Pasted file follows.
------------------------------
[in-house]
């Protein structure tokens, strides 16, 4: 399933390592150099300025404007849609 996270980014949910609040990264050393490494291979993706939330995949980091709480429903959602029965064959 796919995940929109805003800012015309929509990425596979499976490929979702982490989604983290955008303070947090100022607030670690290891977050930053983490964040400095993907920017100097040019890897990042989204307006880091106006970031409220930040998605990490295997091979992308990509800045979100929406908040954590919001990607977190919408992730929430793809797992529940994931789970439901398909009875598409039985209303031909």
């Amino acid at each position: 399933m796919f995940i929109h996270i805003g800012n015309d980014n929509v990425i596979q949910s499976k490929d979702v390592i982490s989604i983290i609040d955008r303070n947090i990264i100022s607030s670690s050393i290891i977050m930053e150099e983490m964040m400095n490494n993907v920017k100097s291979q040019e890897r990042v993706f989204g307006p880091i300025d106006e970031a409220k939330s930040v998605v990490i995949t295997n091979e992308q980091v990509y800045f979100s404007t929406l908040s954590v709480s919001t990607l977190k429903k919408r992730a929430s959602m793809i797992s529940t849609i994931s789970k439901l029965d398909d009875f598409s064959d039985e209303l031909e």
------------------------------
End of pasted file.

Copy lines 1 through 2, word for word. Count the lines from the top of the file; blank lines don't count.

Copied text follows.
[in-house]
């Protein structure tokens, strides 16, 4: 399933390592150099300025404007849609 996270980014949910609040990264050393490494291979993706939330995949980091709480429903959602029965064959 796919995940929109805003800012015309929509990425596979499976490929979702982490989604983290955008303070947090100022607030670690290891977050930053983490964040400095993907920017100097040019890897990042989204307006880091106006970031409220930040998605990490295997091979992308990509800045979100929406908040954590919001990607977190919408992730929430793809797992529940994931789970439901398909009875598409039985209303031909």